Ecotec 1.4L Turbo. The Ecotec 1.4L turbo delivers 138 horsepower (103 kW) and 148 lb-ft (201 N·m) of torque between 1,850 rpm and 4,900 rpm. The wide rpm range for the maximum torque—a specific trait of turbocharged engines—helps the engine deliver a better driving experience and performance.

Key Ecotec 1.4L Turbo design features include:

  • Cylinder block:. The cylinder block is made of strong gray cast iron, with five reinforced main bearings. The block offers excellent thermal properties that suit the cylinder pressure and loads generated by a turbocharger system. To minimize weight, it features hollow-frame construction, making it about 20% lighter than a conventional casting. The block also incorporates a gray cast iron bedplate that helps reduce engine vibration.

    The cylinders within the block are triple-honed for a smoother finish that minimizes piston friction and overall wear, while also optimizing oil and fuel consumption.

  • Crankshaft. The Ecotec 1.4L turbo uses a reinforced, solid-cast crankshaft that offers greater strength and stiffness, particularly at higher rpm, to support the boosted cylinder pressure of the turbo system.

  • Connecting rods and pistons. Like the crankshaft, the connecting rods and pistons are designed to support the greater load of the turbo system. The connecting rods are forged steel and the lightweight hypereutectic pistons are designed with a thicker crown area and a unique ring pack to withstand the boost pressure and heat generated by the turbo system. The engine’s compression ratio is 9.5:1.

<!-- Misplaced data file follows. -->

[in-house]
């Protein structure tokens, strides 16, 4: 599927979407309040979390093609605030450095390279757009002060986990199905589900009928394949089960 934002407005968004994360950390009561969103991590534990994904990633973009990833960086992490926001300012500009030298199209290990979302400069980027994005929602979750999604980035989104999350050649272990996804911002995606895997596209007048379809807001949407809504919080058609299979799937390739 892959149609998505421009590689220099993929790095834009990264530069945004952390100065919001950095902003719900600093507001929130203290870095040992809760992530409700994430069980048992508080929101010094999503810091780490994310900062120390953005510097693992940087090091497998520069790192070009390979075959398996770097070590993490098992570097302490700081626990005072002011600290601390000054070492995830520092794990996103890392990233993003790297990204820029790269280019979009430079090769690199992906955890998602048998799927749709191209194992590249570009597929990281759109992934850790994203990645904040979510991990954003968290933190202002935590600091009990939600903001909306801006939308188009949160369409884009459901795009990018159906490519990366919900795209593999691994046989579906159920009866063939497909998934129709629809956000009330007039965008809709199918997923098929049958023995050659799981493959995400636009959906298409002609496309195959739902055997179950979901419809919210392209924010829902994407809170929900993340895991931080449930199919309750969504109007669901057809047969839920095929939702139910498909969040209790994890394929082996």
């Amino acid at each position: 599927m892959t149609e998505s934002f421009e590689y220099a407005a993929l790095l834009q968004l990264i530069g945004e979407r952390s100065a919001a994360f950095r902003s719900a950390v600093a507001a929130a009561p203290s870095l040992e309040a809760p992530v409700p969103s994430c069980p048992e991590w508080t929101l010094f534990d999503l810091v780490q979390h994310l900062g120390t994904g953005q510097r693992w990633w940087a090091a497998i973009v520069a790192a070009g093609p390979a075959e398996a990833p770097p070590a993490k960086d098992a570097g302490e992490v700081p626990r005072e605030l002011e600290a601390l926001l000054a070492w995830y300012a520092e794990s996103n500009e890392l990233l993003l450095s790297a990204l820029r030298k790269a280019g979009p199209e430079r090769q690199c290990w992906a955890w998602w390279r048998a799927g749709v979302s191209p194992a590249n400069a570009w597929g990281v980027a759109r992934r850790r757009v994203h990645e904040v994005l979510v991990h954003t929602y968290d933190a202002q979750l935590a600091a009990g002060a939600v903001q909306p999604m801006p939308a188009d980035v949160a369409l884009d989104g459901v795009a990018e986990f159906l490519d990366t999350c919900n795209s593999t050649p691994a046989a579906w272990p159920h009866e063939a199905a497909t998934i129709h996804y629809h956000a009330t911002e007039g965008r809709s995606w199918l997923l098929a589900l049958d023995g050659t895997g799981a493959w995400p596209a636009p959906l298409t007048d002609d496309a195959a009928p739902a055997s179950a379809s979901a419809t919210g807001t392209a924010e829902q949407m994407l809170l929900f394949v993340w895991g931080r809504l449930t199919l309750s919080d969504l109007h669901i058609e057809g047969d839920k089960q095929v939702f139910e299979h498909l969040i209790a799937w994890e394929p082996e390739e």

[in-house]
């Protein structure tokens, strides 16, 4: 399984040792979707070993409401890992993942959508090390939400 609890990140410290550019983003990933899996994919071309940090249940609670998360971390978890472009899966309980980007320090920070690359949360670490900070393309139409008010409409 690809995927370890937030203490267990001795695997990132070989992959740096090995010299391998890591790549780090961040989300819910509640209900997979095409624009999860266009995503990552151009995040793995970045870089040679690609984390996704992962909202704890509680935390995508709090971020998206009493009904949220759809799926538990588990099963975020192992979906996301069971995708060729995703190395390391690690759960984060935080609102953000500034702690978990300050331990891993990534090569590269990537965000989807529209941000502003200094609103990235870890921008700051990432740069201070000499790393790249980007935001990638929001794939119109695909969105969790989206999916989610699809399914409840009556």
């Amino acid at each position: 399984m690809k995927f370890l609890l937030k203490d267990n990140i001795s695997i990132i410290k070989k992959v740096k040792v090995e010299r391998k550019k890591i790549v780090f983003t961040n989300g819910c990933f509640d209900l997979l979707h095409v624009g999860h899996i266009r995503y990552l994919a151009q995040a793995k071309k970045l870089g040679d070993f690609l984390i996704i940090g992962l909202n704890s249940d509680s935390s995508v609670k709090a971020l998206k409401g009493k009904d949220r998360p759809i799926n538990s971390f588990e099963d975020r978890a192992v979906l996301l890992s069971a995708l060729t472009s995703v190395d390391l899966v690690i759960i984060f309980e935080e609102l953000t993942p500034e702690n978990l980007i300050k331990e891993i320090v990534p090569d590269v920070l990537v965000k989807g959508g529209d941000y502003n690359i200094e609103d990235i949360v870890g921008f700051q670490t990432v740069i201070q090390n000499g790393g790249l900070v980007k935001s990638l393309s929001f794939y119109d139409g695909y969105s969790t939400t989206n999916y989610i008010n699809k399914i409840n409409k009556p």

• Variable-flow oil pump. The Ecotec 1.4L turbo uses a unique, variable-flow oiling system that helps maximize fuel efficiency. It is accomplished with a crankshaft-driven oil pump that matches the oil supply to the engine load, rather than the linear operation of a conventional, fixed-flow pump. The Ecotec 1.4L turbo’s variable-flow pump changes its capacity based on the engine’s demand for oil. This prevents using energy to pump oil that is not required for proper engine operation.

  • Piston-cooling oil jets. The Ecotec 1.4L turbo incorporates piston-cooling oil jets to minimize piston temperatures—helping to optimize performance, efficiency and emissions. The jets are part of the engine’s oiling circuit, mounted at the bottom of each cylinder, and spray engine oil at the bottom of the pistons.